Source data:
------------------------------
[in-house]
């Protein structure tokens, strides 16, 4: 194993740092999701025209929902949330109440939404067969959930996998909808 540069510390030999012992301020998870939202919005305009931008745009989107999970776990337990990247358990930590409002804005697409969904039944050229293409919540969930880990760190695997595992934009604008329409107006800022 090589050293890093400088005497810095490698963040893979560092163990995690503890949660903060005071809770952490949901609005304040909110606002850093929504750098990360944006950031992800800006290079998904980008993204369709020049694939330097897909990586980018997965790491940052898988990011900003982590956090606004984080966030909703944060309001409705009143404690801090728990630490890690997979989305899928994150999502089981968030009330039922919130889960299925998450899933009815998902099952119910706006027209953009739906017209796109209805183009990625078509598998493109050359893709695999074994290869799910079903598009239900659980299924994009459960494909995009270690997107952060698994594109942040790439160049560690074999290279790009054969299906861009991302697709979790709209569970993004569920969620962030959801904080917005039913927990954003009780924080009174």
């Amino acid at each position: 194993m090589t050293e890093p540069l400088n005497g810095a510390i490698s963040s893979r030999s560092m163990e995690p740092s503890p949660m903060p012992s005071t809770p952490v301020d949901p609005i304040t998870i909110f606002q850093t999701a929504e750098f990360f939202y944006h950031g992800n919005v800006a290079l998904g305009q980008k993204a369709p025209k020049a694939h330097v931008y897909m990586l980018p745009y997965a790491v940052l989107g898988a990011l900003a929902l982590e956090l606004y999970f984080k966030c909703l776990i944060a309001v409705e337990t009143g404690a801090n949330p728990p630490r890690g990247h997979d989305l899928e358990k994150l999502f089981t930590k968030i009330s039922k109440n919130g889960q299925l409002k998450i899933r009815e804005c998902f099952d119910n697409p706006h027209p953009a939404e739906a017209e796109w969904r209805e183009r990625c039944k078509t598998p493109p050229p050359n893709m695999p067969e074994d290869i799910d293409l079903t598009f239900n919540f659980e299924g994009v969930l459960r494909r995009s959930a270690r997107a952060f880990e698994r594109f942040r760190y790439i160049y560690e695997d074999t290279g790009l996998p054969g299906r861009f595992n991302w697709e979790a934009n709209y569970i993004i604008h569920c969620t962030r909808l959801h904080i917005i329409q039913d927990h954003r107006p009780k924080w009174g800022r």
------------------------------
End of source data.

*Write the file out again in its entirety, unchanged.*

[in-house]
């Protein structure tokens, strides 16, 4: 194993740092999701025209929902949330109440939404067969959930996998909808 540069510390030999012992301020998870939202919005305009931008745009989107999970776990337990990247358990930590409002804005697409969904039944050229293409919540969930880990760190695997595992934009604008329409107006800022 090589050293890093400088005497810095490698963040893979560092163990995690503890949660903060005071809770952490949901609005304040909110606002850093929504750098990360944006950031992800800006290079998904980008993204369709020049694939330097897909990586980018997965790491940052898988990011900003982590956090606004984080966030909703944060309001409705009143404690801090728990630490890690997979989305899928994150999502089981968030009330039922919130889960299925998450899933009815998902099952119910706006027209953009739906017209796109209805183009990625078509598998493109050359893709695999074994290869799910079903598009239900659980299924994009459960494909995009270690997107952060698994594109942040790439160049560690074999290279790009054969299906861009991302697709979790709209569970993004569920969620962030959801904080917005039913927990954003009780924080009174």
């Amino acid at each position: 194993m090589t050293e890093p540069l400088n005497g810095a510390i490698s963040s893979r030999s560092m163990e995690p740092s503890p949660m903060p012992s005071t809770p952490v301020d949901p609005i304040t998870i909110f606002q850093t999701a929504e750098f990360f939202y944006h950031g992800n919005v800006a290079l998904g305009q980008k993204a369709p025209k020049a694939h330097v931008y897909m990586l980018p745009y997965a790491v940052l989107g898988a990011l900003a929902l982590e956090l606004y999970f984080k966030c909703l776990i944060a309001v409705e337990t009143g404690a801090n949330p728990p630490r890690g990247h997979d989305l899928e358990k994150l999502f089981t930590k968030i009330s039922k109440n919130g889960q299925l409002k998450i899933r009815e804005c998902f099952d119910n697409p706006h027209p953009a939404e739906a017209e796109w969904r209805e183009r990625c039944k078509t598998p493109p050229p050359n893709m695999p067969e074994d290869i799910d293409l079903t598009f239900n919540f659980e299924g994009v969930l459960r494909r995009s959930a270690r997107a952060f880990e698994r594109f942040r760190y790439i160049y560690e695997d074999t290279g790009l996998p054969g299906r861009f595992n991302w697709e979790a934009n709209y569970i993004i604008h569920c969620t962030r909808l959801h904080i917005i329409q039913d927990h954003r107006p009780k924080w009174g800022r």